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  • Graham Davis

Do We Understand Each Other?

Updated: May 8

The construction of the American home has gone through a significant evolution in the last 50 or so years. From architectural design to performance complexity, homes and the materials that go into building them have come a long way and continue to evolve.

But why is it that in many cases, the laborers (trades) have struggled to keep up with this evolution?

One possible explanation is that of language barriers, which result in an inability to adequately train and develop a workforce. The majority of the construction workforce in the U.S. today does not speak English as their first language. Higher turnover rates of a largely migrant workforce make it difficult to provide the degree of training and expertise to the workers who show up each day to build our homes. What is a production builder to do?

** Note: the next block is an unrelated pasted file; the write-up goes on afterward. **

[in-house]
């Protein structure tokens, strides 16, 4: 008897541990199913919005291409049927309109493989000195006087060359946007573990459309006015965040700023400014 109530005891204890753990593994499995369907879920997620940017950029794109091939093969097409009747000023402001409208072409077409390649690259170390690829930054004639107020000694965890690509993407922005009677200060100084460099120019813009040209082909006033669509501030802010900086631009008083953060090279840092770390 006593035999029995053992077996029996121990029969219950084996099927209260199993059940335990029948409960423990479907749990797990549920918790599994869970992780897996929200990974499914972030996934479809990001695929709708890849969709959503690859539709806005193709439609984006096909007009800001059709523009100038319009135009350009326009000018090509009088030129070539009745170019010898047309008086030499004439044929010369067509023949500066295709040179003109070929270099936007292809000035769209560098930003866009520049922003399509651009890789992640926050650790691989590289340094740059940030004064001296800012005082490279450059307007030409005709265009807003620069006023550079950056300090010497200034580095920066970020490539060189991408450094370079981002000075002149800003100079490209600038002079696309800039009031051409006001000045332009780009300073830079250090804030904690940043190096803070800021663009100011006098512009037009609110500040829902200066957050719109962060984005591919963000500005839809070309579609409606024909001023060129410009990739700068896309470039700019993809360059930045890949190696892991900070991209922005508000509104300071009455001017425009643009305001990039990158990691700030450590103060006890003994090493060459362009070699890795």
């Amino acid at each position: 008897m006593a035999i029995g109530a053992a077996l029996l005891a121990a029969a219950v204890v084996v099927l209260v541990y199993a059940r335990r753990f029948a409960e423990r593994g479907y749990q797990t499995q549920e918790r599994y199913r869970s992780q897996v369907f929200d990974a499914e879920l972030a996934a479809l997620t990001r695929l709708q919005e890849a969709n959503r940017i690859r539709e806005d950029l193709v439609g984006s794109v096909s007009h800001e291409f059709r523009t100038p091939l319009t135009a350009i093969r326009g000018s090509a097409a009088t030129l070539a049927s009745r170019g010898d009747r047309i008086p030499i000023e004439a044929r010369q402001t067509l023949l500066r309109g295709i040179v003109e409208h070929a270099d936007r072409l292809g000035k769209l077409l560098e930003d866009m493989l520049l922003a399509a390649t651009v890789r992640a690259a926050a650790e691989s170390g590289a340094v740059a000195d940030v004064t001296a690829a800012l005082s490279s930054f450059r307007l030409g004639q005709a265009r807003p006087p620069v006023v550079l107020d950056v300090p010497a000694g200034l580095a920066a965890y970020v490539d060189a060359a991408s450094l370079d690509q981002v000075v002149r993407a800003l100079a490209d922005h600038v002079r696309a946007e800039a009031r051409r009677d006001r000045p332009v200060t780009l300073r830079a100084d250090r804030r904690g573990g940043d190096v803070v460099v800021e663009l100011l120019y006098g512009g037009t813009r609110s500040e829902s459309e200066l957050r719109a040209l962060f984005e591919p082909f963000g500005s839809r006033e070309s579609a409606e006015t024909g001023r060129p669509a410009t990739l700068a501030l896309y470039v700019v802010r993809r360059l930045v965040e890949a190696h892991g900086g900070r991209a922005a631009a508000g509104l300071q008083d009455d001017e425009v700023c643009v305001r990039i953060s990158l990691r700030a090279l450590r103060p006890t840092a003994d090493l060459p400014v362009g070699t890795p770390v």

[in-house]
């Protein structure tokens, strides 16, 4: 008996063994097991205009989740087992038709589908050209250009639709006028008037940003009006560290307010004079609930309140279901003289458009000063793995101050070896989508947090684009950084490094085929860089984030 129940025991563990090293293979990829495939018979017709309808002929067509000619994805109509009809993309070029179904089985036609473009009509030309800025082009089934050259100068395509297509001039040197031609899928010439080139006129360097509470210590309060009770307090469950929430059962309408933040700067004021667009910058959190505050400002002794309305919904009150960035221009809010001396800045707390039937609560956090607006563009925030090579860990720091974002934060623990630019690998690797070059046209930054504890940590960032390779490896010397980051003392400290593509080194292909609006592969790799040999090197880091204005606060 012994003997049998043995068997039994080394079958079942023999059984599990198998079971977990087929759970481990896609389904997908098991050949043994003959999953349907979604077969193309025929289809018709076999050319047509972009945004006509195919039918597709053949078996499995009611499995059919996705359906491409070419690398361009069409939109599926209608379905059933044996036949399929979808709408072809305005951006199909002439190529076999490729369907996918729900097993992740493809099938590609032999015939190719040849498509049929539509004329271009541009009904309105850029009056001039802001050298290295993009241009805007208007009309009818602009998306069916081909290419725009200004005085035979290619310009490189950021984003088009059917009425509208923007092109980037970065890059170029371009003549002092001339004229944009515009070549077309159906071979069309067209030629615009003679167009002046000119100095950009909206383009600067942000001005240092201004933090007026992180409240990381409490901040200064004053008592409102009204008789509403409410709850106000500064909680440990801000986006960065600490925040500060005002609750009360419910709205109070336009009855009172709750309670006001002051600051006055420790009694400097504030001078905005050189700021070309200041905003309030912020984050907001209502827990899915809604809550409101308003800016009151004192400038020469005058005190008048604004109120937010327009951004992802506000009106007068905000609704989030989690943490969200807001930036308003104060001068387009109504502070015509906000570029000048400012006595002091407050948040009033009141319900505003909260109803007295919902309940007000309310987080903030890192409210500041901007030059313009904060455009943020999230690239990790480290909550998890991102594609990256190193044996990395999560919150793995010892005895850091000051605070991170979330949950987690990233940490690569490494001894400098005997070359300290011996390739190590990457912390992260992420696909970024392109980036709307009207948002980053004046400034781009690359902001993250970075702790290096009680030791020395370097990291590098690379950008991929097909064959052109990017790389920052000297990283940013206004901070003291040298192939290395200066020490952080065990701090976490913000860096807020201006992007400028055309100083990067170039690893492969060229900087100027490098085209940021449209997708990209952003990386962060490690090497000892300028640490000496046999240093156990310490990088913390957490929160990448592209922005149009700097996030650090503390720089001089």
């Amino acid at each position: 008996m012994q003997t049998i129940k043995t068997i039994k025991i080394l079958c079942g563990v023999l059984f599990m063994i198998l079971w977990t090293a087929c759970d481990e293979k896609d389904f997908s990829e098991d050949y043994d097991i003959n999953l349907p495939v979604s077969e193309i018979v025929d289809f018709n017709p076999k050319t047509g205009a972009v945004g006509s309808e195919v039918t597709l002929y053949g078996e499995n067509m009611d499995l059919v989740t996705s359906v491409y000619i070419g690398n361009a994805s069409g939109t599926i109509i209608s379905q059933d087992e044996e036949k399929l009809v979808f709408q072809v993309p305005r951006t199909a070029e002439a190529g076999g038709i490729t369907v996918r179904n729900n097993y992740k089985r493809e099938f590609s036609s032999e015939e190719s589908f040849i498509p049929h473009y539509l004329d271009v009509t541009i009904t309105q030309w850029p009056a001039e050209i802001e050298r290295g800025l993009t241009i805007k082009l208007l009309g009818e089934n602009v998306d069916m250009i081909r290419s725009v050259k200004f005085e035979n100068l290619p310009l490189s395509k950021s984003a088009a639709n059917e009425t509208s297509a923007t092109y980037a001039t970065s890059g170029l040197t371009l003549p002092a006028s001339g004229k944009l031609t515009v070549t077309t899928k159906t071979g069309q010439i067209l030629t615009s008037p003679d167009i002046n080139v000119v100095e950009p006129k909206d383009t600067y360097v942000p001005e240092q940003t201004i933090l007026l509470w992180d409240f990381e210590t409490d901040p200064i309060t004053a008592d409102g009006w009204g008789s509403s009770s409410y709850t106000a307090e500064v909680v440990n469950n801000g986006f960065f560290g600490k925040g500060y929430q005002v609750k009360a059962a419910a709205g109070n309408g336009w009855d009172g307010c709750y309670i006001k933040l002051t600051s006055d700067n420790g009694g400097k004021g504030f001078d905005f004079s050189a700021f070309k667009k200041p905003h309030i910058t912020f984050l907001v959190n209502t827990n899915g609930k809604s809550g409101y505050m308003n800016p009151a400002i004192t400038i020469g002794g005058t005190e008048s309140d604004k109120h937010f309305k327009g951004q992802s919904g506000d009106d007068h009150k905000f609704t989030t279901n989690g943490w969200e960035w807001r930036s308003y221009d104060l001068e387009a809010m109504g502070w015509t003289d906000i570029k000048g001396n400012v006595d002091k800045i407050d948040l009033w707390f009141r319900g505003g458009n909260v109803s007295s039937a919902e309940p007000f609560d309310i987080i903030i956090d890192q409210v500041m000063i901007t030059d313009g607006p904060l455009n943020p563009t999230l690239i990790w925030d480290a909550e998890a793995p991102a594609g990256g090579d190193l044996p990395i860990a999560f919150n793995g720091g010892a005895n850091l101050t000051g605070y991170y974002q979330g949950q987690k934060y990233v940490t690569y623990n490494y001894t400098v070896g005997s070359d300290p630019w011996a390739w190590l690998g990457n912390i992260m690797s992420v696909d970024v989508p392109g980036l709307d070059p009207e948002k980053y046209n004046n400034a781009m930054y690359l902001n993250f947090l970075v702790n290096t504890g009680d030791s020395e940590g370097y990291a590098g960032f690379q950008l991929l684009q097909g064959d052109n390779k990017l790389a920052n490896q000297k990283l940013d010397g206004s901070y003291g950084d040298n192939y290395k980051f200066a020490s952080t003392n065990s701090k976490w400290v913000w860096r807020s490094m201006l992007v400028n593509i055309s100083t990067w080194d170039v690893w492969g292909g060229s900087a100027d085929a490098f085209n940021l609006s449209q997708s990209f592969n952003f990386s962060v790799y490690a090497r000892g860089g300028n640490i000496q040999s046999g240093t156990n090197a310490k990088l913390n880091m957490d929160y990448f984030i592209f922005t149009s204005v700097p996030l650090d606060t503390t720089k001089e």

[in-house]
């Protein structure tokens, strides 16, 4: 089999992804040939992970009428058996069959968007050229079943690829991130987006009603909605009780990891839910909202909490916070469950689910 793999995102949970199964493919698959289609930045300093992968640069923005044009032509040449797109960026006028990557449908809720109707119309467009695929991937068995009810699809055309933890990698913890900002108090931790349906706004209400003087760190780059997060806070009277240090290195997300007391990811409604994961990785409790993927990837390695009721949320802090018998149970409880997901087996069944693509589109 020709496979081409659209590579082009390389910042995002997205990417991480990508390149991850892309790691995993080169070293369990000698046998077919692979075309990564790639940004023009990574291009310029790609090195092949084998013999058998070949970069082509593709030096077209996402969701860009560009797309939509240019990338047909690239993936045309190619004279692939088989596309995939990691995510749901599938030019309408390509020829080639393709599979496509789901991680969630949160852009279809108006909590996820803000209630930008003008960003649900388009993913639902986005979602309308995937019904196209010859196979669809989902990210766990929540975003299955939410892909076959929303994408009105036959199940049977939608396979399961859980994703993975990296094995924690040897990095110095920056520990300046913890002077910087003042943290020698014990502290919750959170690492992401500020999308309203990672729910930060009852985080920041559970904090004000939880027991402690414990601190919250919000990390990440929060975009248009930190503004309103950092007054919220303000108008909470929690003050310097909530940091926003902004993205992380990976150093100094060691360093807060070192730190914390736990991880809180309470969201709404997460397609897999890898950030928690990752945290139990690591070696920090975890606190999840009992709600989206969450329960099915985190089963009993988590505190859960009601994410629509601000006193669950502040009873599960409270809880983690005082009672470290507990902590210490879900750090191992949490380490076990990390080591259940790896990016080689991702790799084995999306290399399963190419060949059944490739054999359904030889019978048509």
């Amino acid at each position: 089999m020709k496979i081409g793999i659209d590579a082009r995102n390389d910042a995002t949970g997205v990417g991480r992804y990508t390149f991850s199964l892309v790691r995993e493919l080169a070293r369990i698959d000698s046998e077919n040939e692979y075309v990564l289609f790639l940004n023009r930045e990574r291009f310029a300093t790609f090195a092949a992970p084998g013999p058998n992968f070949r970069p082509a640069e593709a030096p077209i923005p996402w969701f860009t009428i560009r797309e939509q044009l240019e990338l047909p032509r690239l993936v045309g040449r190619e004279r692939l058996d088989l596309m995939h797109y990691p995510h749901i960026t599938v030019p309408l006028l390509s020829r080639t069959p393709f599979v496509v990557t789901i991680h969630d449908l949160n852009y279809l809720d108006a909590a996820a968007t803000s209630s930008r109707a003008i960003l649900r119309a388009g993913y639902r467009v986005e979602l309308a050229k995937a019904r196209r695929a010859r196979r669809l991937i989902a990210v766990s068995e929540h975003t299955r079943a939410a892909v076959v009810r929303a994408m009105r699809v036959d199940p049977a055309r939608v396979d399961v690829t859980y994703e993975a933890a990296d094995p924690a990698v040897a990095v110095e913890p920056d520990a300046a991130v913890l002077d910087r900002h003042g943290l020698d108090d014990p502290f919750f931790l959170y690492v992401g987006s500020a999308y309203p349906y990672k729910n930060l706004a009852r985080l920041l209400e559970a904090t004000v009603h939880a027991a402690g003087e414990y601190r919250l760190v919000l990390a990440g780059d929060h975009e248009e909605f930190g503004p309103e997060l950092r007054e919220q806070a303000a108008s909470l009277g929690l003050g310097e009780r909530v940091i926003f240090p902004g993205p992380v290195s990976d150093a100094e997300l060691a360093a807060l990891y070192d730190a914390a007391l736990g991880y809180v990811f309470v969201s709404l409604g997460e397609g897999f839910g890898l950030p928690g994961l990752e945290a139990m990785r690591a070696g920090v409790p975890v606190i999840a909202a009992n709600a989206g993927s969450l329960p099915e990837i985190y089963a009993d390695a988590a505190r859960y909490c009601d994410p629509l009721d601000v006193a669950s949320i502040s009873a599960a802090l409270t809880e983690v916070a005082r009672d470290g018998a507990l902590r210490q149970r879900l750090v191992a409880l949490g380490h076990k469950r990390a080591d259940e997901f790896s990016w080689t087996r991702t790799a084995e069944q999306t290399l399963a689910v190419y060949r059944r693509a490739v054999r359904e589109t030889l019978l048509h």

First of all, don’t give in and don’t give up.

In spite of language and training obstacles, today’s construction worker is ready to work hard and wants to do the job right… as long as “right” can be made perfectly clear. Here are few ideas we have found around the country that seem to work:

  1. Provide your construction standards in graphic or physical format. Isometric drawings are typically easier to follow correctly than traditional line drawings. Provide these for your trades. As a project passes through various phases of construction, a superintendent could staple printouts of illustrations to help trades with challenging details or requirements.

  2. Physical mockups are a great way to communicate how you want specific details installed regarding exterior flashing, window installations, and claddings.

  3. Set the expectation with your trade partners that each crew needs to have at least one worker who is proficient in English.

  4. Hire superintendents who are bi-lingual.

There are certainly other additional ideas that could be added to this list. If you have one, share it with us, as we’re all better when we work together!



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